We derive and interpret some relations between the luminosity, mass, and age distributions of star clusters, denoted here by Φ(L), ψ(M), and φ(τ), respectively. Of these, Φ(L) is the easiest to determine observationally, whereas ψ(M) and χ(τ) are more informative about formation and disruption processes. For populations of young clusters, with a relatively wide range of ages, Φ(L) depends on both ψ(M) and Φ(τ), and thus cannot serve as a proxy for ψ(M) in general. We demonstrate this explicitly by four illustrative examples with specific form for either ψ(M) or Φ(τ). In the special case in which ψ(M) is a power law and is independent of Φ(τ), however, Φ(L) is also a power law with the same exponent as ψ(M). We conclude that this accounts for the observed similarity between Φ(L) and ψ(M) for the young clusters in the Antennae galaxies. This result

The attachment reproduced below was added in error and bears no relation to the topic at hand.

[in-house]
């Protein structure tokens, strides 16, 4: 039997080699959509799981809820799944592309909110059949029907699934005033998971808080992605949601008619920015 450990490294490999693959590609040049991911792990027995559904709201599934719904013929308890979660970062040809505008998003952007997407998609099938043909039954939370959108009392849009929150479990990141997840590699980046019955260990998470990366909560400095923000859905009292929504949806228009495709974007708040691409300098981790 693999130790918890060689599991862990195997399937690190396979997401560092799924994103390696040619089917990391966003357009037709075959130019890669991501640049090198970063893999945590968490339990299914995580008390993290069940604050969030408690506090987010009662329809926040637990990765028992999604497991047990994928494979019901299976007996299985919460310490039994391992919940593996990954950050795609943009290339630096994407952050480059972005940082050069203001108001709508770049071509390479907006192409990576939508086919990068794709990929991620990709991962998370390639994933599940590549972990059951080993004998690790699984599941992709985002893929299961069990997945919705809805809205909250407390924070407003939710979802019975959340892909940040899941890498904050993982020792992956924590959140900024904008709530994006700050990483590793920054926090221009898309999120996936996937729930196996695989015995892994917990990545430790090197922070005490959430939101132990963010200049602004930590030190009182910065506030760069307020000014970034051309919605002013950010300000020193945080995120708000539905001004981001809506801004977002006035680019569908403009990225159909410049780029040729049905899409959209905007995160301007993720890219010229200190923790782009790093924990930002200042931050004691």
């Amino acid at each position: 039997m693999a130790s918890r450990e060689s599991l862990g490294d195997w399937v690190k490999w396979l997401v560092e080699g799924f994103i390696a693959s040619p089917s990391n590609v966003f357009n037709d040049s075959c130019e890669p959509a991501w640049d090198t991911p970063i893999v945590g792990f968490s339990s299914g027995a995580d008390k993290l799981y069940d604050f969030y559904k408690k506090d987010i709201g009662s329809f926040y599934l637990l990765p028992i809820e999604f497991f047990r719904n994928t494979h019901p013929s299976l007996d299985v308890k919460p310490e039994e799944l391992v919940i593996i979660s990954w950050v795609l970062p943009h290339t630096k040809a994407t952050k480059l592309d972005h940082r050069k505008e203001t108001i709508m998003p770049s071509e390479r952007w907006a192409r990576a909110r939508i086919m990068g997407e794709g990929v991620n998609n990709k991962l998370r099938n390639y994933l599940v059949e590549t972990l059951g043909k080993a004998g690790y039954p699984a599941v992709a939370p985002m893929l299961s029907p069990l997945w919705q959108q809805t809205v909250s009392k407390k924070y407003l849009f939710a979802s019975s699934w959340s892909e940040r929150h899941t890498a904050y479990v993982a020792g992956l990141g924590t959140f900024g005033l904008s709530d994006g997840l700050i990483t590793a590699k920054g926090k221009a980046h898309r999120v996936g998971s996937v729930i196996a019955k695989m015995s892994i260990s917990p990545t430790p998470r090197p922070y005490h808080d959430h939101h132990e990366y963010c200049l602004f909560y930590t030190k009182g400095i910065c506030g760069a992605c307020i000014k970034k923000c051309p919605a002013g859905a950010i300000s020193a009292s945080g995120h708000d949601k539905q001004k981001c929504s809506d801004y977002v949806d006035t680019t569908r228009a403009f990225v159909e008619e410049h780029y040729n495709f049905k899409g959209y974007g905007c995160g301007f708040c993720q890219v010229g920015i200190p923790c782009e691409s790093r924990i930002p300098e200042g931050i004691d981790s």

reinforces our picture in which clusters form with ψ(M) ∝ M-2 and are then disrupted rapidly at a rate roughly independent of their masses. The most likely disruptive process in this first stage is the removal of interstellar matter by the energy and momentum input from young stars (by photoionization, winds, jets, and supernovae). The few clusters that avoid this "infant mortality" are eventually disrupted in a second stage by the evaporation of stars driven by two-body relaxation, a process with a strong dependence on mass. We suspect this picture may apply to many, if not all, populations of star clusters, but this needs to be
verified observationally by determinations of ψ(M) and Φ(τ) in more galaxies.